Endowment policyholders are still being "misled" by insurance firms, alleges a service targeted at policyholders seeking compensation payments.
Slant of the message sent to the media suggests the financial services industry is “fuelling” the endowment mis-selling scandal and “has done much to actively dissuade people from claiming compensation” for their endowment shortfall by making the claims process “incredibly complex”.
Marianne Fitzjohn, director at Endowment Justice, argues insurance firms are trying to ensure they do not alert consumers to the start of the ‘time bar’ by sending correspondence to client which does not appear to be reprojection letters because it does not carry ‘red letter’ colour-coding.
"We are seeing a number of the big providers wilfully misleading policyholders. They are using other types of communication to deal with their customers, but quote the relevant legislation they must adhere to. They are not using red projection letters but using general review letters,” says Fitzjohn.
Her written statement continues:
”This scandal is much more than simply being mis-sold a financial product. This issue is seriously affecting people’s lives. People were sold these policies on the basis that they would be able to pay off their mortgage and also have lump sum at maturity. The reality is millions of people are facing shortfalls of thousands of pounds. This isn’t about greed – the bottom line is people may have to sell their houses, their homes, because of poor practice of the financial services industry,” adds Fitzjohn.Endowment Justice says it is “committed to helping consumers go some way towards righting this wrong”.
A spokeswoman for the Financial Services Authority also says colour-coding of letters is not required under FSA rules as this “is very much about the ABI code of practice, and is not an industry rule”.
A spokeswoman for the ABI says while firms are expected to ensure endowment mortgage re-projection letters adhere to the ABI’s basic template of information, it is for firms to decide how often they send these letters out and how much correspondence will be sent to policyholders in the meantime.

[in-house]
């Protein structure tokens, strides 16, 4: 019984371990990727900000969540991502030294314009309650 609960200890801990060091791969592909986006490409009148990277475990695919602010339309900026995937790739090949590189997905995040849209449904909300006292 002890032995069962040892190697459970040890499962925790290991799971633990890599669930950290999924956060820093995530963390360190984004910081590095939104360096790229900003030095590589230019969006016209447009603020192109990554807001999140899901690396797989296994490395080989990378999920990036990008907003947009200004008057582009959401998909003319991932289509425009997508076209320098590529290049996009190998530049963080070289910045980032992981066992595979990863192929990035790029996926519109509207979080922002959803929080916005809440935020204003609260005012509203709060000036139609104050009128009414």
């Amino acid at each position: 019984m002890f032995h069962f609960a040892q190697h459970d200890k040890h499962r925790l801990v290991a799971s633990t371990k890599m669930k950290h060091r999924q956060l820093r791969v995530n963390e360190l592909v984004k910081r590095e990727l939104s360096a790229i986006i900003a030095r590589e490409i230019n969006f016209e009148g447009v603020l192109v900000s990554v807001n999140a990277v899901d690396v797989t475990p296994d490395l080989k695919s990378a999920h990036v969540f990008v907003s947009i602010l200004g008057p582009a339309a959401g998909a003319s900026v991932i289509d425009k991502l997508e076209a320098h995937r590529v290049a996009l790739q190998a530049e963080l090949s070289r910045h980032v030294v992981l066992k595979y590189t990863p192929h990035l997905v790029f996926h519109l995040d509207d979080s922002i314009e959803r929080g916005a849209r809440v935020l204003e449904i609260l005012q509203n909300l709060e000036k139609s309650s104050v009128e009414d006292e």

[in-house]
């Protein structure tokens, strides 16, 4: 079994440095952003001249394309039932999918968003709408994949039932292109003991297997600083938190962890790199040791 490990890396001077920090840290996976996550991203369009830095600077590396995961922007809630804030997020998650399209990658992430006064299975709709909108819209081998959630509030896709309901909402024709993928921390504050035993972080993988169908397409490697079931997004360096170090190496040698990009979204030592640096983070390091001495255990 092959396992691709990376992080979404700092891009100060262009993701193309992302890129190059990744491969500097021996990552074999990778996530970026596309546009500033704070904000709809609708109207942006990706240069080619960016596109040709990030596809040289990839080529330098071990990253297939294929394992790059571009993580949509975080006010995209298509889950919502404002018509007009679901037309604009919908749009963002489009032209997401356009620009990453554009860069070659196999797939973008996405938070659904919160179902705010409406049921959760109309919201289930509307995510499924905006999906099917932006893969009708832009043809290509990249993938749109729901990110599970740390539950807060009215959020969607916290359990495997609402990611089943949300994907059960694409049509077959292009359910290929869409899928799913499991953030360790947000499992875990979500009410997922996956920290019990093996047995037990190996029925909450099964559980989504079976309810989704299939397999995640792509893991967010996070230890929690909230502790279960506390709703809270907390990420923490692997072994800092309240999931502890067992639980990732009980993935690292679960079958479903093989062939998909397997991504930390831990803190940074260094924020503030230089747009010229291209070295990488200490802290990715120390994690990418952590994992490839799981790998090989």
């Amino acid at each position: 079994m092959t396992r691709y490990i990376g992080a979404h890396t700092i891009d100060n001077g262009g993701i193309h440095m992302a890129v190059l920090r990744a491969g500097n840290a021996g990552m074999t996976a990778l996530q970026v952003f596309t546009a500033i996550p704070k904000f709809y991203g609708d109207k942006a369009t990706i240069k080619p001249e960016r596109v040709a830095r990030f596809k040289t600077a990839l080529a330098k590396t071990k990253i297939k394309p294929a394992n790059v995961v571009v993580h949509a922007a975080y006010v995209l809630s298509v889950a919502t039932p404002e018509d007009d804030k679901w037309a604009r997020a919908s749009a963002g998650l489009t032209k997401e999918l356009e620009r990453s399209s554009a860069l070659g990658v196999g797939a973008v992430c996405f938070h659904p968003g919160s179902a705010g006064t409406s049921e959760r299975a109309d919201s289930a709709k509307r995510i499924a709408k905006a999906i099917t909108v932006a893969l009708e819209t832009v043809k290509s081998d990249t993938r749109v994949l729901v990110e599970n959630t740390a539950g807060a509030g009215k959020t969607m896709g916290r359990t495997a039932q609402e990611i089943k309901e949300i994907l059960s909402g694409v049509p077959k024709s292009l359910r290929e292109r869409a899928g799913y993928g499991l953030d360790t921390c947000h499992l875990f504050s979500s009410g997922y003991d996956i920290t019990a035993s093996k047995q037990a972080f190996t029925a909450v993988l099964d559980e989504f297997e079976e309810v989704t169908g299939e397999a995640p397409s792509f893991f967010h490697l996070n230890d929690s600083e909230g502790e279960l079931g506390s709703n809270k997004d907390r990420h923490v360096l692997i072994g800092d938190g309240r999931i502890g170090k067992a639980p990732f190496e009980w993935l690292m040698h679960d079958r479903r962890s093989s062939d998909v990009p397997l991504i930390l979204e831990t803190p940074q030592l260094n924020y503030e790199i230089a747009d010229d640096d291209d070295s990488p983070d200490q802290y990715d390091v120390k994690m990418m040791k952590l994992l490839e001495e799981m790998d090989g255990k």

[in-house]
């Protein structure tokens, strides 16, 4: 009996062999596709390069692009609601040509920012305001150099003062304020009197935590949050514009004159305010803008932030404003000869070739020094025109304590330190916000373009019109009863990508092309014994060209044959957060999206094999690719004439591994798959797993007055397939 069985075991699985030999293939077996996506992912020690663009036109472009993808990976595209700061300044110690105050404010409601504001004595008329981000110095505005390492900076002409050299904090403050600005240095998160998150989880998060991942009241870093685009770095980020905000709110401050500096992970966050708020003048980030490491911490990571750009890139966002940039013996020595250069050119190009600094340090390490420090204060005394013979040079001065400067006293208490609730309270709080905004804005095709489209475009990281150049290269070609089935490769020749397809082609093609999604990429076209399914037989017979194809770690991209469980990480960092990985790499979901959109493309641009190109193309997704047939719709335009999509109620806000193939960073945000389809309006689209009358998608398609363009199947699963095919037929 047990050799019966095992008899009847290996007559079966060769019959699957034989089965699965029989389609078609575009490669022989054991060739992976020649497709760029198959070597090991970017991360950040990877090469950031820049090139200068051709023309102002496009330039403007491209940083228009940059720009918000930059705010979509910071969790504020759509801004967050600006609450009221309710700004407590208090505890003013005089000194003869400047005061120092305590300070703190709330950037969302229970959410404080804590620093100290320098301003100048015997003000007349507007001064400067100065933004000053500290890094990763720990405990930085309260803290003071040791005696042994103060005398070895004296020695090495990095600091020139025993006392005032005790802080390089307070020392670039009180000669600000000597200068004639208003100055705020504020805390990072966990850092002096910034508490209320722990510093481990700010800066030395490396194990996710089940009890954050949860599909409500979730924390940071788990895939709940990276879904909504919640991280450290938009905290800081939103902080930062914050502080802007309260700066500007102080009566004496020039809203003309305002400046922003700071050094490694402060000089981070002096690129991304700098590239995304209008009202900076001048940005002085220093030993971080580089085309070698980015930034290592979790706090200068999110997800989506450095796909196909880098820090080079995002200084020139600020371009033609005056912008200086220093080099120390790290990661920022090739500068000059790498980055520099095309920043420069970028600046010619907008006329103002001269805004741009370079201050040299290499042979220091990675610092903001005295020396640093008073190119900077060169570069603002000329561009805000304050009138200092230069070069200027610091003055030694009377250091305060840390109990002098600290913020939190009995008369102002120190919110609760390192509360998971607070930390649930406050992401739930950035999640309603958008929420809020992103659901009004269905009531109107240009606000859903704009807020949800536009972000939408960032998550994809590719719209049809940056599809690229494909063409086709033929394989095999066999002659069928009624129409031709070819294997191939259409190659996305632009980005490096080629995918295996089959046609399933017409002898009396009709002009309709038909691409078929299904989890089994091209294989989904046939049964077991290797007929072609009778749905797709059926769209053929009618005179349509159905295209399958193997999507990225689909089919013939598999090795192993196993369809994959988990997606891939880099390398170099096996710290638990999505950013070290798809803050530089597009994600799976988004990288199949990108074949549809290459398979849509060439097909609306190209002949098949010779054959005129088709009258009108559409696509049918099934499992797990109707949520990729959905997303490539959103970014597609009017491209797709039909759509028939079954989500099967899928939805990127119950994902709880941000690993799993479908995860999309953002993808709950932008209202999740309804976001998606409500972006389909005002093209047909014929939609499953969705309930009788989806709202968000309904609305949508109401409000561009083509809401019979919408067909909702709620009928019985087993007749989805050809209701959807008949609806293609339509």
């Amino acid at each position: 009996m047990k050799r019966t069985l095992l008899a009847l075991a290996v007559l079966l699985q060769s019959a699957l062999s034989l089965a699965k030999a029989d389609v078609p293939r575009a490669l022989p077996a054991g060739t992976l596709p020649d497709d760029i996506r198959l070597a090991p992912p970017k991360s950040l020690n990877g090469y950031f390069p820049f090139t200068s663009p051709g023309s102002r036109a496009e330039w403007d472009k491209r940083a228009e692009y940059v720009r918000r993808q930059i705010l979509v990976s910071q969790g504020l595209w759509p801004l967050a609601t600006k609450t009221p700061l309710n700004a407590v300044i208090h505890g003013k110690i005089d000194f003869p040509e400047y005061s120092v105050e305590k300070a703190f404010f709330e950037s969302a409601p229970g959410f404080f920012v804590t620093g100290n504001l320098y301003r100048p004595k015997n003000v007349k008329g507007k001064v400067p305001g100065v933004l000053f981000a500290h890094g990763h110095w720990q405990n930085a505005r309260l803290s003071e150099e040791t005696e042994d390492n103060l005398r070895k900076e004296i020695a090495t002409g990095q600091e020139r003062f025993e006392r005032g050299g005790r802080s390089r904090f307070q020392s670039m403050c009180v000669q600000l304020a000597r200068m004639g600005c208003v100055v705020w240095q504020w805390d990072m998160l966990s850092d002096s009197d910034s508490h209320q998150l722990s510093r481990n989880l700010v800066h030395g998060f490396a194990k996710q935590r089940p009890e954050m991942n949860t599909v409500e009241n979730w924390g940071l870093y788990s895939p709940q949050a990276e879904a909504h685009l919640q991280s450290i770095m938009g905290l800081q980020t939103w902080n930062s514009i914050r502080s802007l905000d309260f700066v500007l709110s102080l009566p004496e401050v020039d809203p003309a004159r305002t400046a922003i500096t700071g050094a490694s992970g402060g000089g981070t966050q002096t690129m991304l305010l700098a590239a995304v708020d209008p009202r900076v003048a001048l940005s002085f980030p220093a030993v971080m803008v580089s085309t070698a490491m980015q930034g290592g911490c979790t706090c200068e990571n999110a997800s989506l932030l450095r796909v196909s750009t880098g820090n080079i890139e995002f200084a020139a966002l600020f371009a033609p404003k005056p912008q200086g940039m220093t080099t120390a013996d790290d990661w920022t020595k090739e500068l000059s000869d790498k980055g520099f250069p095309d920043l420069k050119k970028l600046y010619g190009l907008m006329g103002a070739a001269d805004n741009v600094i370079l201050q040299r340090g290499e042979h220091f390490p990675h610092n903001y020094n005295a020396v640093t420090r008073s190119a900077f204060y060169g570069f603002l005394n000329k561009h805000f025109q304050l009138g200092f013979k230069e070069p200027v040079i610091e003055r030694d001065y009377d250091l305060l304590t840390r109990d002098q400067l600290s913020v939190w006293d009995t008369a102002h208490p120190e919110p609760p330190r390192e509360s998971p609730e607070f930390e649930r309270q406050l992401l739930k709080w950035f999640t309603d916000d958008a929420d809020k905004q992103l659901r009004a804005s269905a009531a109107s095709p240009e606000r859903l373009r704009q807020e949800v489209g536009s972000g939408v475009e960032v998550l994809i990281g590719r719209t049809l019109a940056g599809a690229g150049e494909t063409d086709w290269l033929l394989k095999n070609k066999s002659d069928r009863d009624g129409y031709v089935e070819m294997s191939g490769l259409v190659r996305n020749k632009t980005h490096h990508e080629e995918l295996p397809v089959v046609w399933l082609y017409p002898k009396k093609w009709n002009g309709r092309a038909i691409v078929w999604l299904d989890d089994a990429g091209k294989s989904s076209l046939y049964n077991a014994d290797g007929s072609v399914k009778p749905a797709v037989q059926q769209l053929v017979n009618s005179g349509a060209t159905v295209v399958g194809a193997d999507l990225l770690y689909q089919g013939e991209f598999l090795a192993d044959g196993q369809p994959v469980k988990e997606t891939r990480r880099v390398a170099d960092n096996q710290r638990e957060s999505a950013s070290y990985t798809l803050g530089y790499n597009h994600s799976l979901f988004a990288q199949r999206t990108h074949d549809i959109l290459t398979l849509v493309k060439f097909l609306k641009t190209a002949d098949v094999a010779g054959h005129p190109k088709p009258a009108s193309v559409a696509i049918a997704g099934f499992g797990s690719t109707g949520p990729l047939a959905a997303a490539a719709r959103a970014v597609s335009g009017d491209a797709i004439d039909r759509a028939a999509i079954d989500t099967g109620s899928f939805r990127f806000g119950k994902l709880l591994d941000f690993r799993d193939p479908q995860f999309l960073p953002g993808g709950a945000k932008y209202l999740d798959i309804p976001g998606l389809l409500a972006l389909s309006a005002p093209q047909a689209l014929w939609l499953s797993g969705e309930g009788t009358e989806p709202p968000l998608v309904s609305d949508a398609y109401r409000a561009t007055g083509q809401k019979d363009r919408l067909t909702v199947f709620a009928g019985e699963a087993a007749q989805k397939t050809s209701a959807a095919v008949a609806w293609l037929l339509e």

In response to the statement by Endowment Justice, a spokesman for Legal & General points out a shortfall on an endowment mortgage does not necessarily reveal the client was mis-sold.
Some insurance representatives and IFAs have also expressed concern about the practices of Endowment Justice, as its own website suggests “60% of endowments were missold” while 60% of ‘do-it’yourself’ compensation claims fll, without stressing those claims may have been rejected because there is no case to answer.
Moreover, although Endowment Justice offers a free initial assessment service for each potential client, each successful compensation win is then required to effectively pay a fee of 20% of their compensation to Endowment Justice, which some advisers say leaves the client in a position of having a shortfall because they have paid out some of the compensation to the firm.
A spokeswoman for the Financial Ombudsman Service says endowment compensation paid to policyholders is designed to put the policyholder back into the financial position they would have been in, had they been recommended a different product to their endowment.
“What the client is buying is outsourcing of the problem of claiming compensation and don’t want to go through it without help. They are buying a professional service and all of our customers believe that very good value. We are very proud of our excellence towards clients, particularly during a time which is very difficult for them,” says Fitzjohn.
She adds it is not the firm’s intention to mislead clients about information used on its website and will make any changes to its own information – along with details of information sources – where it is necessary to do so.
Its own ‘60% missold’ claim is based on Treasury Select Committee’s suggestion 50-60% of policyholders “believe they were missold”, says Fitzjohn.
FOS, FSA and ABI officials all say they are currently unable to state how many endowment mortgage policies were missold as complaints from consumers are still being assessed.
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